A Conversation With Stephen Sondheim: On Lyrics, On Cast Albums, On Weekends in the Country

By Kenneth Jones
24 Nov 2011

I found with "Finishing the Hat," and with this volume, that I'm listening to various cast albums as I read the chapters. It enriches the exploration.
SS: Oh, that's good. The publishers and I had talked about issuing recordings with the thing, but the problem of rights clearing and copyrights and publishing rights is just so complex it was defeating. It just became impossible.

I wanted to talk to you a little about cast albums, and in particular about producers of cast albums. I know that you've trusted record producer Tommy Krasker of PS Classics for years —
SS: Yes, absolutely.

I love the sense you get from the cast albums Tommy produces: It's not just a collection of songs, it really is an impression of a night at the theatre.
SS: Right. And he's topped himself with the cast album of Follies [getting released Nov. 29, a title] he's always wanted to do, but he really wanted to give a sense of the whole show to the listener, and that's in fact what he's done. We've included a lot of dialogue at Tommy's behest in this one, so there's a real continuity in listening to the cast album because it really — for somebody who hasn't seen the show — is a very good substitute. I don't know if anybody ever did a radio play with songs, but it's like a radio play with songs!



What makes a good cast-album producer?
SS: Well, most of it has to do with efficiency. Unlike pop albums, you have one day — or with two records, two days — in which to record everything, so you can't do the infinite amount of takes that pop recording artists are privileged to do. So a lot of it has to do with things like logistics, because, of course the unions, like Equity and the musicians' union, have strict rules as to how many hours people can work. So you have to have an actor come in from 10 o'clock to 1 o'clock, go home and come back in at 4 o'clock, etc., etc., etc.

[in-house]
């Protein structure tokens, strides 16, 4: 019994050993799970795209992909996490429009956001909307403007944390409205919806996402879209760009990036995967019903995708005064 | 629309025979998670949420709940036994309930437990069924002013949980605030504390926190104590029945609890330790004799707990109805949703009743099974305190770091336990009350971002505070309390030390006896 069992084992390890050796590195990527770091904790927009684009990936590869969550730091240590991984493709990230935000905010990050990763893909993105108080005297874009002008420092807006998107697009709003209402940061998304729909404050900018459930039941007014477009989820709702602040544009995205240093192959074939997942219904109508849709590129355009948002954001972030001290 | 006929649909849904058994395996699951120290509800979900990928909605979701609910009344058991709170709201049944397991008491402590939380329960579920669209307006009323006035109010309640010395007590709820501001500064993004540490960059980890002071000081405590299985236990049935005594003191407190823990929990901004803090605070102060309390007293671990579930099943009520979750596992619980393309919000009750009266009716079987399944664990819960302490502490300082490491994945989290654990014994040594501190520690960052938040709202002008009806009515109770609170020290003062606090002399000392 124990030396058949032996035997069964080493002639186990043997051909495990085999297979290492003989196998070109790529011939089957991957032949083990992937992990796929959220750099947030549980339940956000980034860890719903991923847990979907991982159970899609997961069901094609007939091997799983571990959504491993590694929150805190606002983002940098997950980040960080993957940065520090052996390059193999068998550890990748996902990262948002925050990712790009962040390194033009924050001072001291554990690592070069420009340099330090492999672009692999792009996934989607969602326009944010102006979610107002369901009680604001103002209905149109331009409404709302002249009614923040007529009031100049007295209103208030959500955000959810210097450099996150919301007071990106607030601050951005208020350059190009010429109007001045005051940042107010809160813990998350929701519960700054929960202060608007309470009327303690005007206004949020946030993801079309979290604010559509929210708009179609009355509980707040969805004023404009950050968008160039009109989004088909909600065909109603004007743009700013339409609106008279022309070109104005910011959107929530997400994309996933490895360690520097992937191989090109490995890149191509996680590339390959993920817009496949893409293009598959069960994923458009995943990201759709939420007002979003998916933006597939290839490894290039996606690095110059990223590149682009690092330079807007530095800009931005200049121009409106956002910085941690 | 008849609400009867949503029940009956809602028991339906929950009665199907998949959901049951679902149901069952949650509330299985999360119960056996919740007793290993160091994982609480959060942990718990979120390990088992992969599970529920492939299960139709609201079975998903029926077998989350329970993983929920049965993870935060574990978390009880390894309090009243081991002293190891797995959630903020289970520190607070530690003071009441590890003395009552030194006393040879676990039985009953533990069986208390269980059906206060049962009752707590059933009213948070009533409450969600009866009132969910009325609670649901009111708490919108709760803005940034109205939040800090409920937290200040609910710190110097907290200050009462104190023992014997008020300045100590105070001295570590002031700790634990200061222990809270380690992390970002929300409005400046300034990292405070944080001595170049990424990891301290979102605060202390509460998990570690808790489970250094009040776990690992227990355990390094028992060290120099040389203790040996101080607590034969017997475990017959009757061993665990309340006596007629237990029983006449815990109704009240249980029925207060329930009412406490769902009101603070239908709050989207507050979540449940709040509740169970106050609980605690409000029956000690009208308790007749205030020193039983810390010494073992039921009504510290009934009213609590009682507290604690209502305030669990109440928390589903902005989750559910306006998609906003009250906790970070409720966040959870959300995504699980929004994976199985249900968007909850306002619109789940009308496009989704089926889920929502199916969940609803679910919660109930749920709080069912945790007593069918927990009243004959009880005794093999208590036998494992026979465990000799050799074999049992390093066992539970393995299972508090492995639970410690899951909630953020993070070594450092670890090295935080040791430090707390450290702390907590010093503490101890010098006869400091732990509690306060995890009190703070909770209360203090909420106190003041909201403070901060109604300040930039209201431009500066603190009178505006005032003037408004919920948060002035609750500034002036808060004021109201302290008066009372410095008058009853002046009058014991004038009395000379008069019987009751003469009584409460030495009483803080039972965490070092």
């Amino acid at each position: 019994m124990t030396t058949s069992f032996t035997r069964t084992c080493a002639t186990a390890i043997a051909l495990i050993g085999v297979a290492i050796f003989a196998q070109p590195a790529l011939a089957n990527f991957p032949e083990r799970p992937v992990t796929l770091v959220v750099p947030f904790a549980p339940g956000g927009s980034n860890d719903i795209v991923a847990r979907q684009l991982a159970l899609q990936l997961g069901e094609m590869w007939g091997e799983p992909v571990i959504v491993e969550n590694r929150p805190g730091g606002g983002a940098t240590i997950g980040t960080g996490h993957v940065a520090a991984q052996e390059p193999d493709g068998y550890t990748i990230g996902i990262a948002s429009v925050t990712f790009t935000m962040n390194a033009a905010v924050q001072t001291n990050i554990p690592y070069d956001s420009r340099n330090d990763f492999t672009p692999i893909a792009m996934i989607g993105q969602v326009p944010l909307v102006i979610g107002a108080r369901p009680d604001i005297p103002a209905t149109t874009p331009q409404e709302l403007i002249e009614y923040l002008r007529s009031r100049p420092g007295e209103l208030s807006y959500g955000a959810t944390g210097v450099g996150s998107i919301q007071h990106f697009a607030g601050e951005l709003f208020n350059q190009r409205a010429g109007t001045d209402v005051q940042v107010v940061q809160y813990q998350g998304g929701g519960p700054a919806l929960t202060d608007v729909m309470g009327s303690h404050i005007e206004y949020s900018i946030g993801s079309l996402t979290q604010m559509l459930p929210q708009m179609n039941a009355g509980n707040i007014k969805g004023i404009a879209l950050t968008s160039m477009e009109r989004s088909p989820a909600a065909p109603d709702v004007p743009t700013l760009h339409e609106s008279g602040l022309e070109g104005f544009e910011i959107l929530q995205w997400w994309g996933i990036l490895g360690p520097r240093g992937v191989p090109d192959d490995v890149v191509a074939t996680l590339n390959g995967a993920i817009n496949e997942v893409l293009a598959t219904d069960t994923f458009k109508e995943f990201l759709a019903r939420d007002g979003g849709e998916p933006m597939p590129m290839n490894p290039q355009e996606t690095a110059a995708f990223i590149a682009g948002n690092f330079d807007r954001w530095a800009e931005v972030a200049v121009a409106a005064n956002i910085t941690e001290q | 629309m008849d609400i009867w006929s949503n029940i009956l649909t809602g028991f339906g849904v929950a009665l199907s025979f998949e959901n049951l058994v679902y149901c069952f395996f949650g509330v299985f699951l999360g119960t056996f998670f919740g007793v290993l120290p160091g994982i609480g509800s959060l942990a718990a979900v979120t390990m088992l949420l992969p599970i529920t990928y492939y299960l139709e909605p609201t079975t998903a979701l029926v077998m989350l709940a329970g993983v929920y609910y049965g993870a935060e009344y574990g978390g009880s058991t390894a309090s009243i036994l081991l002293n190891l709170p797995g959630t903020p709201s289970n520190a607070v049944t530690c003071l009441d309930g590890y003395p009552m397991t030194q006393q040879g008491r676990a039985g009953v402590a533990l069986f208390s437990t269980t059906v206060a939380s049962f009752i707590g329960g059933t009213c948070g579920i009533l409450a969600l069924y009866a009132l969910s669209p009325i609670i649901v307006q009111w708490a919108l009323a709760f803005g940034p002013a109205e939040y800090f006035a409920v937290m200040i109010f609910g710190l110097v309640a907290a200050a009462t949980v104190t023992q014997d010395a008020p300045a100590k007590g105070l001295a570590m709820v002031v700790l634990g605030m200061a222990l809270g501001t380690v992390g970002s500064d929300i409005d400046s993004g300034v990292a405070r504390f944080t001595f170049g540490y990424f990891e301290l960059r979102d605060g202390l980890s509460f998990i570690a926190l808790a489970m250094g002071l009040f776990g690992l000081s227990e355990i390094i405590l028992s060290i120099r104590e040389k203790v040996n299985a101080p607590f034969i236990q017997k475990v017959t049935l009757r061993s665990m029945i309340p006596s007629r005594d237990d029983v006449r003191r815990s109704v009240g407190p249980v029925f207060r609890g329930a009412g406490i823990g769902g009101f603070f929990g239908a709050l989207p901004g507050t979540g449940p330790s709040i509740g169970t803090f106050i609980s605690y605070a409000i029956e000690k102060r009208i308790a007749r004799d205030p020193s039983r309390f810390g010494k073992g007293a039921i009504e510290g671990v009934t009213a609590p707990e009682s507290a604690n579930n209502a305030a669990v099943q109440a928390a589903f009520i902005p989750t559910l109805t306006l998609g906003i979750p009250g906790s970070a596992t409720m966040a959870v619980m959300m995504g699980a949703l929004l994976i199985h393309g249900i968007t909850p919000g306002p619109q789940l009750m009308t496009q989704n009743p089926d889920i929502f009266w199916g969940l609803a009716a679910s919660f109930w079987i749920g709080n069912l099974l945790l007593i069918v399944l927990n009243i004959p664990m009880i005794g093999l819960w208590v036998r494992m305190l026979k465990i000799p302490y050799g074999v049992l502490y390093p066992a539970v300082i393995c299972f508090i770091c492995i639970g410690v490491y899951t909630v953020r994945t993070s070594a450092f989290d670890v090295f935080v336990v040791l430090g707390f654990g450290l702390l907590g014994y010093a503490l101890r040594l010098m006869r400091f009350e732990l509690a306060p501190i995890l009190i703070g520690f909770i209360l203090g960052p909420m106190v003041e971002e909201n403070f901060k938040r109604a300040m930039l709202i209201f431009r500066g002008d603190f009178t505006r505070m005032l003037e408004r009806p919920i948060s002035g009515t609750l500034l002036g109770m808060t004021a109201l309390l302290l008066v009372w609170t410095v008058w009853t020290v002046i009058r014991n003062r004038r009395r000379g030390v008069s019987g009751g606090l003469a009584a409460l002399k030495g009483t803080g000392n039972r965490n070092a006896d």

That's one of the things that a producer has to do. And the other thing is to say whether the album is going to be just a collection or songs or whether it's going to have some sort of arc to it. And then the other thing is, of course, to have taste and a good ear and be able to get the best out of the performers in a limited amount of time — and knowing what you can do in the editing room and what you can't do in the editing room. It's a skill like anything else and it comes mostly with experience.

One of the changes in the world of cast albums in the past 25 years is that you can get 79 minutes on a disc — perhaps a complete score.
SS: Yes sir, yes sir. In the old days, in the days of LPs, you had to do a lot of judicious cutting because if you crowded too much onto one side of a record then the equalization went off and the album suffered as a result. But if you didn't, then you suddenly went 15 minutes over length and then what could you do except cut things down. The original cast album of Follies, on Capitol, is a perfect example of this. It's a dreadful album because there simply wasn't enough space for time and Capitol wouldn't give us two records.